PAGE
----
Over the course of 2021, we’ve seen an unprecedented level of legal action taken against ransomware actors – a trend that continued into Q4.
In late October, Europol announced the arrest of 12 individuals suspected to be affiliated with the LockerGoga, MegaCortex and Dharma ransomware operations. Also in October, prolific ransomware group REvil was forced to cease activity after its servers were compromised during a successful U.S. Cyber Command operation. Then, in November, the FBI arrested a Ukrainian national and REvil affiliate allegedly responsible for the devastating ransomware attack on American software company Kaseya in July 2021; and a Russian national, who was charged with conducting REvil ransomware attacks on multiple targets in Texas in August 2019.
Q4 marked more anti-ransomware initiatives from the White House, including the signing of the Enhancing K-12 Cybersecurity Act, which aims to promote access to information, better track cyberattacks nationally and provide school districts with more cybersecurity resources. The White House also hosted a two-day virtual ransomware summit with government representatives of 30 nations in attendance. Following the summit, the participating countries released a joint statement recognizing “the need for urgent action, common priorities, and complementary efforts to reduce the risk of ransomware.”
But it wasn’t all good news. The healthcare sector was involved in a number of high-profile incidents in Q4, including an attack on the Los Angeles branch of Planned Parenthood in which the personal information of approximately 400,000 patients was compromised. A couple of weeks later, an attack on the healthcare systems of Newfoundland and Labrador, Canada, resulted in threat actors gaining access to 14 years’ worth of patient and employee information.
The following statistics are based on data from 149,308 submissions to Emsisoft and ID Ransomware, a service that enables victims to identify which ransomware strain has encrypted their files by uploading the ransom note, a sample encrypted file and/or the attacker’s contact information. It also directs the user to a decryption tool, should one be available.
Note: We estimate that only 25% of victims make a submission to Emsisoft or ID Ransomware, so the real number of incidents is probably significantly higher.
Most commonly reported ransomware strains of Q4 2021
The following chart shows the 10 most commonly reported strains of Q4, which collectively made up 88.70% of all submissions this quarter. A ransomware family known as STOP/Djvu was by far the most common strain, accounting for 76.20% of all submissions.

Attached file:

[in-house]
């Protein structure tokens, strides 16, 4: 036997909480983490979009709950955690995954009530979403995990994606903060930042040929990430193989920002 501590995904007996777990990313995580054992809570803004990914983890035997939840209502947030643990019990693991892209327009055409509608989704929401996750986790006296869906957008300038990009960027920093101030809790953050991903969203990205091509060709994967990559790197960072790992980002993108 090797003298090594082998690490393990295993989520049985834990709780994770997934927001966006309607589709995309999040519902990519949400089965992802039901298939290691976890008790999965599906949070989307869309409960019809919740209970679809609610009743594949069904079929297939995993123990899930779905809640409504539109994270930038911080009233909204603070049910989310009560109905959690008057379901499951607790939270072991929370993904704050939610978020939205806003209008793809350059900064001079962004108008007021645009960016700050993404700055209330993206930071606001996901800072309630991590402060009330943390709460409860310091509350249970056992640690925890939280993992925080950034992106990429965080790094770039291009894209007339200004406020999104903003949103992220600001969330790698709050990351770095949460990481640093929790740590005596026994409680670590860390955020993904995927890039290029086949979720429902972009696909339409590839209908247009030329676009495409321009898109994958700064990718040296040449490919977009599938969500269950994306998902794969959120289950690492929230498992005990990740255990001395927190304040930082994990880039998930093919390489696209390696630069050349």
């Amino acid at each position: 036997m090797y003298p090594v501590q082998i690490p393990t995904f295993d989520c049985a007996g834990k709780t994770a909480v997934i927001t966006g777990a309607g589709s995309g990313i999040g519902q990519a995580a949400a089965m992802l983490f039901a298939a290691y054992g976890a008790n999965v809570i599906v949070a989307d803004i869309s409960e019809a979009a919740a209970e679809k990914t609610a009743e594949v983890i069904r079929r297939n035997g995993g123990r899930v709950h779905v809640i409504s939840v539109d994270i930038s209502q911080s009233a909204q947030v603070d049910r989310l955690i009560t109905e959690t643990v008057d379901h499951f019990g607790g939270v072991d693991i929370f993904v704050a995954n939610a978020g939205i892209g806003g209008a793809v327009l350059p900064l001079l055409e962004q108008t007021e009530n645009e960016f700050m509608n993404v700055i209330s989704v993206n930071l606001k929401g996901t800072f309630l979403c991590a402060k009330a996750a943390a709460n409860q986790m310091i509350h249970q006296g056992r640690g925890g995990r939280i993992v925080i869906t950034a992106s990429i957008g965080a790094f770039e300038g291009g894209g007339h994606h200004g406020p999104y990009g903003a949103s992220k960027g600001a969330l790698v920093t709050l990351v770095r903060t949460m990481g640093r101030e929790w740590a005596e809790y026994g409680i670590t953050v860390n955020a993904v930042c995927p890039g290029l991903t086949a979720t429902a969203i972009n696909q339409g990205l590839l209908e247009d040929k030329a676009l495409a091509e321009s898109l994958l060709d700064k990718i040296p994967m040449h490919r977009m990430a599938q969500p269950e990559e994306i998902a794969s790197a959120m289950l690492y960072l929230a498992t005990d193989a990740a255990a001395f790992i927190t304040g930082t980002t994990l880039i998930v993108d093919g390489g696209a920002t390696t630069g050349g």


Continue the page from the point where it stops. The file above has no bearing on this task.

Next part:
- STOP (Djvu): 76.20%
- Phobos: 2.90%
- Zeppelin: 1.80%
- GlobeImposter 2.0: 1.30%
- eCh0raix / QNAPcrypt: 1.20%
- Magniber: 1.20%
- LolKek: 1.20%
- Makop: 1.10%
- Dharma (.cezar family): 1.00%
- LockBit: 0.80%
Most commonly reported ransomware strains of Q4 2021 (STOP excluded)
The following chart shows the 10 most commonly reported strains of Q4 with STOP submissions excluded.
- Phobos: 12.10%
- Zeppelin: 7.70%
- GlobeImposter 2.0: 5.50%
- eCh0raix / QNAPcrypt: 5.20%
- Magniber: 5.20%
- LolKek: 5.20%
- Makop: 4.60%
- Dharma (.cezar family): 4.40%
- LockBit: 3.50%
- 0XXX: 3.00%
Most ransomware submissions by country
The following chart shows the 10 countries that accounted for the most ransomware submissions, with STOP submissions included. These 10 countries made up 61.80% of all global submissions this quarter.
- Indonesia: 18.40%
- India: 13.60%
- Egypt: 8.10%
- Brazil: 6.20%
- Pakistan: 4.00%
- United States: 3.00%
- South Korea: 2.90%
- Algeria: 2.30%
- Germany: 1.80%
- Bangladesh: 1.50%
There was a drop in ransomware submissions this quarter, with submissions decreasing from 181,051 in Q3 to 149,308 in Q4 – a decrease of 17.53%.
STOP/Djvu was by far the most commonly submitted ransomware variant in Q4, accounting for 76.20% of all submissions, down slightly from 76.40% in Q3. STOP typically spreads through pirated software and cracking tools, and consequently tends to impact a large volume of home users.
In Q4, we saw a new addition to the list of most commonly submitted strains: LolKek. LolKek is a variant of BitRansomware, a strain that has been around since mid-2020. REvil, the seventh most common ransomware strain in Q3 was absent from the top 10 list in Q4, possibly due to the aforementioned Cyber Command operation that prompted REvil to shut up shop.
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Just 10 countries accounted for more than 6 in 10 (61.80%) of all global ransomware submissions this quarter. India, which has accounted for the most submissions every quarter since we began recording this data, was notably not the leading submitter this quarter. In Q4, that title went to Indonesia, which made 18.40% of all submissions, up from 15.10% in Q3. The United Kingdom and the Philippines, which accounted for 2.3% and 1.5% of submissions respectively in Q3, were replaced in Q4 by Algeria (2.3%) and Germany (1.8%).